- The evolutionary basis of sex differences in parenting and its relationship with child anxiety in Western societies
- Journal of Experimental Psychopathology
- Volume | Issue number
- 4 | 2
- Pages (from-to)
- Document type
- Faculty of Social and Behavioural Sciences (FMG)
- Research Institute of Child Development and Education (RICDE)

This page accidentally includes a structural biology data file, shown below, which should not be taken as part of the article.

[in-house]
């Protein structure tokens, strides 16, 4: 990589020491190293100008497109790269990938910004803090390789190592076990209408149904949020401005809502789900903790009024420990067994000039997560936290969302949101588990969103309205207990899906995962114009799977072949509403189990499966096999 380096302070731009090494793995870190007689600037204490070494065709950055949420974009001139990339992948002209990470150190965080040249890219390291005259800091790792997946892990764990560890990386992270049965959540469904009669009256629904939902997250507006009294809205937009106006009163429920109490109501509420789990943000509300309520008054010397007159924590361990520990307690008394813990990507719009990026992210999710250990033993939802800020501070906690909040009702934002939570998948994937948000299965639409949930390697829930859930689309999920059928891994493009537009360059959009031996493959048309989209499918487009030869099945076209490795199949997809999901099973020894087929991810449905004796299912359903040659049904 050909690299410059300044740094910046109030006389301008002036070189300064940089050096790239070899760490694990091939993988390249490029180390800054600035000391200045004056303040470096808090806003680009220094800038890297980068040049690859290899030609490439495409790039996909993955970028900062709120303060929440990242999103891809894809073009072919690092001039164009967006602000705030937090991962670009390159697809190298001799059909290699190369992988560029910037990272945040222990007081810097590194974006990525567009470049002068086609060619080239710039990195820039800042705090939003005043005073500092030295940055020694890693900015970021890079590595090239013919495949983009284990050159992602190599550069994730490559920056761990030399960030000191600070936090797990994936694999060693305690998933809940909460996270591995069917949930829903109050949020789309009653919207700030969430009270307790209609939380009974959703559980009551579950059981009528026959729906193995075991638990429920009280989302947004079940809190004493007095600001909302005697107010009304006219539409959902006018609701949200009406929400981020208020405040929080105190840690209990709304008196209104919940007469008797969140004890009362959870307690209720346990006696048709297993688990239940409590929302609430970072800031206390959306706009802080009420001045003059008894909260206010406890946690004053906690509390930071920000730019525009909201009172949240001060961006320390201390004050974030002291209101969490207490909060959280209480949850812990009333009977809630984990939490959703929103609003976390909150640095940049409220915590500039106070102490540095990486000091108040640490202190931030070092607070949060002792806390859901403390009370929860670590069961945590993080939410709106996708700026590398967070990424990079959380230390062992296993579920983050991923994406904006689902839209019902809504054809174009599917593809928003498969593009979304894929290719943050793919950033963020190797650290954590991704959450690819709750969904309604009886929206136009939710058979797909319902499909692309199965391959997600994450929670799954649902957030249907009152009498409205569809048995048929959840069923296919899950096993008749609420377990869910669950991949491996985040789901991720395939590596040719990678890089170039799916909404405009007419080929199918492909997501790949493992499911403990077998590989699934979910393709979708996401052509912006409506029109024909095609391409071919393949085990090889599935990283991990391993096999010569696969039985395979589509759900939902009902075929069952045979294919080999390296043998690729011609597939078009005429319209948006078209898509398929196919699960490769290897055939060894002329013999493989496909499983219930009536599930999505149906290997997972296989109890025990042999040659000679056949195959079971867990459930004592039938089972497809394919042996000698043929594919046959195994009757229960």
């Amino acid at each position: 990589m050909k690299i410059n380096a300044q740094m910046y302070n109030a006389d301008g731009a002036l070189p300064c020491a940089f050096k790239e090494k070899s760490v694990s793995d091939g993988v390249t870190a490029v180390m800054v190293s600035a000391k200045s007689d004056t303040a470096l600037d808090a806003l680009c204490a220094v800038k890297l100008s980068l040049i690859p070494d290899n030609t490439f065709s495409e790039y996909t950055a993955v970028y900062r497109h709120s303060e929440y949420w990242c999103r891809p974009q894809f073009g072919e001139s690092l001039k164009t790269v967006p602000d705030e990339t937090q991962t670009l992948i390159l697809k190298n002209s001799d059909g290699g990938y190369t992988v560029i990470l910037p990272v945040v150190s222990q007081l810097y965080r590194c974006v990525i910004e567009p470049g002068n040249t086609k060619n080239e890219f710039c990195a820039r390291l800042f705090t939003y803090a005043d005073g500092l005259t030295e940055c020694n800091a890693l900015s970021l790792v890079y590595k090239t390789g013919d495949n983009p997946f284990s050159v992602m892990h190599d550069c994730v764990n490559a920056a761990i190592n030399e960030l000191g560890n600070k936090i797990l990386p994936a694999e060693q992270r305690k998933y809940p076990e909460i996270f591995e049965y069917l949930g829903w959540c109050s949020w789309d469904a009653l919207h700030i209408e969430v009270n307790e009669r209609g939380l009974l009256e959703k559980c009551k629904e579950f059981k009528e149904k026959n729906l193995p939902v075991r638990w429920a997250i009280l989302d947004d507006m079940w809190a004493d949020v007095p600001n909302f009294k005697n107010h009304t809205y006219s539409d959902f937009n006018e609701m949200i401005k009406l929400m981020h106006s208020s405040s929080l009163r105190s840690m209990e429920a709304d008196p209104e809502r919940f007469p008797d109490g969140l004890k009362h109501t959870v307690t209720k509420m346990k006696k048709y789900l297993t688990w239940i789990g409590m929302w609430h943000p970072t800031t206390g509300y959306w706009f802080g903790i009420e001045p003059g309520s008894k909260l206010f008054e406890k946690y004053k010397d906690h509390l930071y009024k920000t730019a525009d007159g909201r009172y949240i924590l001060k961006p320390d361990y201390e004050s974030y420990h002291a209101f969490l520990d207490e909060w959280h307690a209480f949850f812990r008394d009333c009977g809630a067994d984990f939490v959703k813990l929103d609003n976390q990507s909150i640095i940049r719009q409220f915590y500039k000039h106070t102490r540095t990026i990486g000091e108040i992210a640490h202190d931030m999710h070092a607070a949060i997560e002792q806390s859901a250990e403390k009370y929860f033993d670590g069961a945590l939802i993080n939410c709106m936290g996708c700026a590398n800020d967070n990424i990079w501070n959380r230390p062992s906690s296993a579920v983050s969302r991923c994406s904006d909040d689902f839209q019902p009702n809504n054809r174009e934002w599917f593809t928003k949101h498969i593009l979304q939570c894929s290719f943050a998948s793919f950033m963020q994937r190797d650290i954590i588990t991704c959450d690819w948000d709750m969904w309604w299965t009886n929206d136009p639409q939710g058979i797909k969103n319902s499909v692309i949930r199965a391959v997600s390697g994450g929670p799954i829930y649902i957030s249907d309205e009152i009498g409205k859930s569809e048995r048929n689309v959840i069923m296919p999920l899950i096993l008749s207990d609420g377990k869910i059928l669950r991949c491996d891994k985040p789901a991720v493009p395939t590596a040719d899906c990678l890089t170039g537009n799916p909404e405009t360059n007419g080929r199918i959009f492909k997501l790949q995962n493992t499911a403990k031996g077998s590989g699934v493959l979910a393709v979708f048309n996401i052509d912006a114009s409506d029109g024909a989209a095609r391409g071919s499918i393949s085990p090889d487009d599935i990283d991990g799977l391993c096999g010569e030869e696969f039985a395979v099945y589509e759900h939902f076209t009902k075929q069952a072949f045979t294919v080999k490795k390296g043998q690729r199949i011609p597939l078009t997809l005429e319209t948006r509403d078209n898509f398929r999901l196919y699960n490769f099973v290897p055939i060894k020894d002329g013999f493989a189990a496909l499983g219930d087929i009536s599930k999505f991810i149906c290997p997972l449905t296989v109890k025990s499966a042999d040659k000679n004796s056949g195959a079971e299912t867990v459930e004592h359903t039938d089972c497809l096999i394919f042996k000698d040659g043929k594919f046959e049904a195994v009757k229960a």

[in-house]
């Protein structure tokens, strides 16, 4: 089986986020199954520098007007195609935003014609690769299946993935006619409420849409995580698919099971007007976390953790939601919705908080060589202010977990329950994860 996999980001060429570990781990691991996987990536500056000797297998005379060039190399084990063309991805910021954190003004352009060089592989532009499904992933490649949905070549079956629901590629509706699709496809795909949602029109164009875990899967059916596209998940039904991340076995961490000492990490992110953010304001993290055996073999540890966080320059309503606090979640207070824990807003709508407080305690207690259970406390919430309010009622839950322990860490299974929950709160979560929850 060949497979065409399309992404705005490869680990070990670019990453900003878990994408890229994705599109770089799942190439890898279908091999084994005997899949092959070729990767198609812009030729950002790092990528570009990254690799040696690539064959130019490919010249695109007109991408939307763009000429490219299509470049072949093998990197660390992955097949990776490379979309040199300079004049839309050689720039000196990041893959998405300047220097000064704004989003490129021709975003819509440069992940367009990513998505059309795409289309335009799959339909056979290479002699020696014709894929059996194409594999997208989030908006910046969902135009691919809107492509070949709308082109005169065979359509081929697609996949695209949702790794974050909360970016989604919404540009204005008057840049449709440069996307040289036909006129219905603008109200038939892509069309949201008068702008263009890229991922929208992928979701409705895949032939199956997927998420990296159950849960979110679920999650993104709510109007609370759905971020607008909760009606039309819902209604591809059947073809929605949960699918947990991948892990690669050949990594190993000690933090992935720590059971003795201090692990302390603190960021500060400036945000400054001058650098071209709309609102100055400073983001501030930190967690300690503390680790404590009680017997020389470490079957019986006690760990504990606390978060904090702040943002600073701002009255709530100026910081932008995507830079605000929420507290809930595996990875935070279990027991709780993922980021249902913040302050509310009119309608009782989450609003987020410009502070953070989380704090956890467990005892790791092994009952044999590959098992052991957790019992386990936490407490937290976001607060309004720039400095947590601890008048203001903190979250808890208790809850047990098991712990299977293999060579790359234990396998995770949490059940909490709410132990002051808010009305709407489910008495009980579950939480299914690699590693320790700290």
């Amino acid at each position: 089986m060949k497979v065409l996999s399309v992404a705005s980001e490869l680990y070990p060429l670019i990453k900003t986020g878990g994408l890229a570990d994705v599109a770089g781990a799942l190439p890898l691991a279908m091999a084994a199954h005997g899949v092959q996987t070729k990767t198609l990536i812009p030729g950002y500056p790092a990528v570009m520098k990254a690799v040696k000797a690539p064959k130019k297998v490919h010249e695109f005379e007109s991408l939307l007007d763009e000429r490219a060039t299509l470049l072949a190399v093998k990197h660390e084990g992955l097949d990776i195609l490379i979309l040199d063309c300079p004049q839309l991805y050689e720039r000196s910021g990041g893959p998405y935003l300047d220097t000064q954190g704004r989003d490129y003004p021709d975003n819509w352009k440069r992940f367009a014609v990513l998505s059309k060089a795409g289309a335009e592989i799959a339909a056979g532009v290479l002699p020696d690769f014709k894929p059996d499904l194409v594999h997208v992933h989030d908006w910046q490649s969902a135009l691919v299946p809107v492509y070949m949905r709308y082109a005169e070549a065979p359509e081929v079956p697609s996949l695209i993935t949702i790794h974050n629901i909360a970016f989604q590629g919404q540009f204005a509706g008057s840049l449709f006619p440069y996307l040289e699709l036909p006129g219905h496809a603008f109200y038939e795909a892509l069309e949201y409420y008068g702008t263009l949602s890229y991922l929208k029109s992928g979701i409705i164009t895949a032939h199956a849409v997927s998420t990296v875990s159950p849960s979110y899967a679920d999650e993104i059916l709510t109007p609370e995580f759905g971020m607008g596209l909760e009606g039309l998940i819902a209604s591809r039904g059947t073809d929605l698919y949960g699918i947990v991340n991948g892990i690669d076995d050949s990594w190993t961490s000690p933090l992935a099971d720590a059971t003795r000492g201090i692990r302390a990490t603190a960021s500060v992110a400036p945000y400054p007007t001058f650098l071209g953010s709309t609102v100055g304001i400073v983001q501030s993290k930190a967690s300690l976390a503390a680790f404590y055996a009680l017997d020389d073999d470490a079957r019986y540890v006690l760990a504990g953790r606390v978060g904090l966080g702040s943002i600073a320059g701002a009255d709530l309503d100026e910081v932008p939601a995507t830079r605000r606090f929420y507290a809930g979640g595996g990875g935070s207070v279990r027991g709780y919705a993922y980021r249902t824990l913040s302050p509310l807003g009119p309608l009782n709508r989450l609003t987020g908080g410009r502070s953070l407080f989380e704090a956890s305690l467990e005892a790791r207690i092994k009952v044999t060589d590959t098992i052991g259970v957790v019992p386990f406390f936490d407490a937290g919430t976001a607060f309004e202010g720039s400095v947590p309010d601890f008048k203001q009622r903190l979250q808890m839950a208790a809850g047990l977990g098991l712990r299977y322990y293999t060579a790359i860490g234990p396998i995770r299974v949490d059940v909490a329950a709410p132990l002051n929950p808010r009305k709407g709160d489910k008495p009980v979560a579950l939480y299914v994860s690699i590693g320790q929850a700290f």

In this review, we discuss the evolutionary basis of differences in paternal and maternal parenting behavior in Western societies and apply this to the intergenerational transmission of anxiety. The different specializations that males and females developed during the course of human evolution (e.g., social competition, risk taking, taking chances for males, and care, nurturing, intimate bonding for females), are expected to be reflected in their parenting behavior, which evidence confirms. Research is reviewed in which fathers' and mothers' role in (overcoming) child anxiety is examined. It seems that some parenting behaviors are protective for anxiety if they are expressed by the parent of one sex, but are a risk for anxiety development if the other parent displays them. Finally, we propose that it might be more difficult for anxious men to teach their sons their gender role, as anxiety hinders exploring the external world and competing with others, whereas anxiety in women is not likely to negatively affect teaching their gender role of protecting, caring and nurturing to their daughters.
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